I always loved watching marble machines, especially the creations of denha. These little machines are super cute and very well made. So a marble machine was on my todo list for a very long time.
To start easy, I decided to build the most minimalistic marble machine I could think of. Just one oval and a single lift mechanism.
Since I started playing with electronics, I dreamed of building my own robot. Not buying a kit, but making every part of it myself. It took quite a while, almost 11 months, not full time, of course, but on and off, with smaller projects and work in between.
Last year I bought a small used lathe, then a small mill and beginning of this year, 2014, a ShapeOko 2 CNC mill. Every machine has it’s own rabbit hole. Hard to not get lost for a beginner like me. So many ways to screw up. I checked a couple.
So here it is, my very first robot, halfbug. All parts are machined and manufactured by myself, not counting the Arduino board and the servos. Everything is screwed or clamped together without any glue.
A while ago I bought and assembled a ShapeOko 2. It took a while to get it running and I also done a few upgrades. The first project is a keychain for the new/old car of my friends and studio colleagues, Arne and Sören. They are preparing this old Audi V8 for a rally around the baltic sea.
Last July I bought a small used lathe. It’s a Proxxon SD 300, also known as Hobbymat MD65 or as PRAZI Saupe/Unitech SD-300. It can hold pieces up to 300mm in length and weighs about 45kg. Why a lathe you ask? I wanted to do more mechanical stuff. 3D printers are fine and all that but I wanted something stronger. At least aluminum.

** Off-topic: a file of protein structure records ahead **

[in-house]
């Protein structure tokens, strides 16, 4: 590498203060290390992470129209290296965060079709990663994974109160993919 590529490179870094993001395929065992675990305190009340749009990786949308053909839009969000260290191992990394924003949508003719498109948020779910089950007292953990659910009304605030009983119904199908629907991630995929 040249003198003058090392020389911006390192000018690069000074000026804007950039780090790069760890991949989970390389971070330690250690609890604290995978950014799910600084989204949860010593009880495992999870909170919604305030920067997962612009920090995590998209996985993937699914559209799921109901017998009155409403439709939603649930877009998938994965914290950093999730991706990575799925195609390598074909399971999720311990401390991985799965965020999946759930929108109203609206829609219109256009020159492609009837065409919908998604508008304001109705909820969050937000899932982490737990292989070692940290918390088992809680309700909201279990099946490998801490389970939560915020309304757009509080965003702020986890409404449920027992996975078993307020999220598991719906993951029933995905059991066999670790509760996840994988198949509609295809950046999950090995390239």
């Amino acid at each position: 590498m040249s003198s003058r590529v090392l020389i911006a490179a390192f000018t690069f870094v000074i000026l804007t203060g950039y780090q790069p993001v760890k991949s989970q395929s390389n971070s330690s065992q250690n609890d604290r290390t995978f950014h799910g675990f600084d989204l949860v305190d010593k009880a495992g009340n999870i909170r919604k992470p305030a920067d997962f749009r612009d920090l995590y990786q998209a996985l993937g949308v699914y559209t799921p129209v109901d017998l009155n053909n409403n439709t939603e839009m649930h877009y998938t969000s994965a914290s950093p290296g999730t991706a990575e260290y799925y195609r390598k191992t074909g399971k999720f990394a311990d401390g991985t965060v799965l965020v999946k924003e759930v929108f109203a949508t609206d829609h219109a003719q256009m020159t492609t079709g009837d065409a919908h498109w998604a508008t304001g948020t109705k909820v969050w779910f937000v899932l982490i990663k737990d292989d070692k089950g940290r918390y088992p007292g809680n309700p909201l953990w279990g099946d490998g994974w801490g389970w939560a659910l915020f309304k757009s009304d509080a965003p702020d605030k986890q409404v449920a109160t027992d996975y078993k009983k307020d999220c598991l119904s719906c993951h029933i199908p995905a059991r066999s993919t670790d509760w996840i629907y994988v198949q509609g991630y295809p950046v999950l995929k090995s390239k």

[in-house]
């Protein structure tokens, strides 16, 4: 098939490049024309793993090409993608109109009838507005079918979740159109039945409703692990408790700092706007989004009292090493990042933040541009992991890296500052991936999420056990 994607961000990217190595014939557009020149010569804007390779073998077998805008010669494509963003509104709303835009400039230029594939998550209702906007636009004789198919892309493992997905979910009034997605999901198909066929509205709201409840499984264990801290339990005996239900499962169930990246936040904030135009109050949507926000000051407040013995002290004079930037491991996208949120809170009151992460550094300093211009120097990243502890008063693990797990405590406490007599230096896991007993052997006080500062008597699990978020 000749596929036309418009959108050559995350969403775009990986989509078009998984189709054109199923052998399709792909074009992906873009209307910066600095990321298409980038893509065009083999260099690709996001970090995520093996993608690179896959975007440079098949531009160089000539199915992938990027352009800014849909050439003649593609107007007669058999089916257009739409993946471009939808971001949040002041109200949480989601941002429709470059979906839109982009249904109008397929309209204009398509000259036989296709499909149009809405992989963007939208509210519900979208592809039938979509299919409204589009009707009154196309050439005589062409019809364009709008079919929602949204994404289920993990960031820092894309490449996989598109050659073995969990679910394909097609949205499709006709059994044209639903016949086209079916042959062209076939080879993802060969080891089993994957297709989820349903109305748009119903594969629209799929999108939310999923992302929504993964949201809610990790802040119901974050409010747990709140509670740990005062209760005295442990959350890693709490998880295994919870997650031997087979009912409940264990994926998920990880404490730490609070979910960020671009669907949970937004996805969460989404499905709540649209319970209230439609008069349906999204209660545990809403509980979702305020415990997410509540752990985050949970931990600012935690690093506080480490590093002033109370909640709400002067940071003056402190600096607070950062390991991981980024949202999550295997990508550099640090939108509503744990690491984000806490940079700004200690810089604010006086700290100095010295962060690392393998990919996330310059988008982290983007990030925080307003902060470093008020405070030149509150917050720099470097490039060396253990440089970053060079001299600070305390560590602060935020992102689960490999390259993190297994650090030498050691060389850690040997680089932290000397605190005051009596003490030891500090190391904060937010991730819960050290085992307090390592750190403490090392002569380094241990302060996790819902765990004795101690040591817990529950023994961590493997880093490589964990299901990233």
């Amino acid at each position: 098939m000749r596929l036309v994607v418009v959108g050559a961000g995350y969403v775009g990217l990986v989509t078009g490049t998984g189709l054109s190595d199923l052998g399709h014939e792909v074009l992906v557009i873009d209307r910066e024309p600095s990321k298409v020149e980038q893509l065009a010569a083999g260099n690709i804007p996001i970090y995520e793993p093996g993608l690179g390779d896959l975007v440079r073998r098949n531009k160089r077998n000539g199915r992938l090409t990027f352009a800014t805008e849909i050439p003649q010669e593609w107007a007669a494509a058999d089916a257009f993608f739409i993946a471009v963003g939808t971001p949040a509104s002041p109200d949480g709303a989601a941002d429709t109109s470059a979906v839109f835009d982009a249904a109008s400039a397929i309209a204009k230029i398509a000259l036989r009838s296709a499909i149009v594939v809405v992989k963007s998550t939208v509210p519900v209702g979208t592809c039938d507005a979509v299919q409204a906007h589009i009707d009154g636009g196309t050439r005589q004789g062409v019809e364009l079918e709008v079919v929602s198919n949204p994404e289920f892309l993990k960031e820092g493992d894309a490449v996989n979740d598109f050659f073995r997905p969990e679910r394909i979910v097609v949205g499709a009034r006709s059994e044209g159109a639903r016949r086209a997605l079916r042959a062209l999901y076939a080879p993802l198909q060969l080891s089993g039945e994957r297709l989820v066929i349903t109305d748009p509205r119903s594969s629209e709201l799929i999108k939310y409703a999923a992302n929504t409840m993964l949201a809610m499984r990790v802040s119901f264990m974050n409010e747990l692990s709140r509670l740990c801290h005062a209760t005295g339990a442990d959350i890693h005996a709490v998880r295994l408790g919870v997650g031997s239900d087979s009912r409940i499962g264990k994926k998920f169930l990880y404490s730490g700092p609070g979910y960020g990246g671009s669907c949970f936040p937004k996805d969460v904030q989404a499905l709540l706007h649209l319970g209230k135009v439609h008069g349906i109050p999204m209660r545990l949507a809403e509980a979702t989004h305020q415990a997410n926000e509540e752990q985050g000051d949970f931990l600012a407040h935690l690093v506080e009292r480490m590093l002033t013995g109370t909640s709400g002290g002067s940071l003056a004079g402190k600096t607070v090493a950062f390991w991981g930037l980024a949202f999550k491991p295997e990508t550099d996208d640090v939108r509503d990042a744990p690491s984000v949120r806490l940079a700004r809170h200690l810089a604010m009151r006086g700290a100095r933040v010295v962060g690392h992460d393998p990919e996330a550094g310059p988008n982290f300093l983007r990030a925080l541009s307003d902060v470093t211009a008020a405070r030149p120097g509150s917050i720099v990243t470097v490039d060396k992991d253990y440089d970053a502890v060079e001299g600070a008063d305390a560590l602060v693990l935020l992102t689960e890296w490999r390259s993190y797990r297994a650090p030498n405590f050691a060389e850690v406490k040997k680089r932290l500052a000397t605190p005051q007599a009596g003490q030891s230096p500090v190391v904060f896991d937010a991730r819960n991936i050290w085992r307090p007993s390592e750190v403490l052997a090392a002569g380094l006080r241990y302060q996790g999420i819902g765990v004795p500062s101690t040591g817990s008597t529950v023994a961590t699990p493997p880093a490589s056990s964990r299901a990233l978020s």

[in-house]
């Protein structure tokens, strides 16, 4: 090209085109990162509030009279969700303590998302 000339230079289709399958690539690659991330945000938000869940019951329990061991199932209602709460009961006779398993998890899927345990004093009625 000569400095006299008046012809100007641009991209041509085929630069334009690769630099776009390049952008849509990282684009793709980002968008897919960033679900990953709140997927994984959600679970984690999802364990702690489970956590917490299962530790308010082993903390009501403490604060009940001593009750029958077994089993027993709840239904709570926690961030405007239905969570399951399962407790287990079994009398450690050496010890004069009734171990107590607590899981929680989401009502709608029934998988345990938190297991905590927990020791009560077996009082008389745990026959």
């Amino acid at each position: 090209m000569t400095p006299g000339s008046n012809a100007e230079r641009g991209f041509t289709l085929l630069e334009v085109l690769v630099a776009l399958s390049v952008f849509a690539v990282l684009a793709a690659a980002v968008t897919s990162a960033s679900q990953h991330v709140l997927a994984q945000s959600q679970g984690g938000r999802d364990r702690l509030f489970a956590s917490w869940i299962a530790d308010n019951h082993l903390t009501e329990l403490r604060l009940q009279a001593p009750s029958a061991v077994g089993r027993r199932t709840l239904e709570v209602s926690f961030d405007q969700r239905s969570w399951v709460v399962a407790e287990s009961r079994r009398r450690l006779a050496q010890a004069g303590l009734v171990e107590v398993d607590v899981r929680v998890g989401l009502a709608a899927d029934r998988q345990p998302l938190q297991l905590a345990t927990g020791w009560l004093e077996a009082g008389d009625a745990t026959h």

This article is also available in Serbo-Croatian language by Vera Djuraskovic. Thanks Vera!
For quite some time I had my Raspi lying around. And some RGB Pixels as well. So it was about time to bring them together. The last couple of days I built a web interface that I can use to control my pixels. That’s more a technical demo, rather than something useful. But I learned quite a bit.
For the server part I decided to use node.js. For the client I wanted to use Angular.js and Bootstrap. To have the UI work on a mobile as well, I had to include Angular-touchevents.
The pixels are connected to the Raspi vi SPI. Although there are node modules for SPI and Adafruit pixels, they were not working out of the box. I had to poke around a bit to make them work. Changes are included in the node-pixel repository.
When put together, it works like this:
- The browser opens index.html and renders an array of 25 clickable batches.
- Clicking and dragging on a batch changes its color and lighting.
- These changes are send to the server over web sockets.
- The server receives the color changes, updates the pixels over SPI and then sends a broadcast via web sockets to all connected clients
As seen in the demo, there is a very noticeable lag between updates. For a more pro solution you may want custom build clients and your own custom protocol (or maybe DMX?) to get rid of that.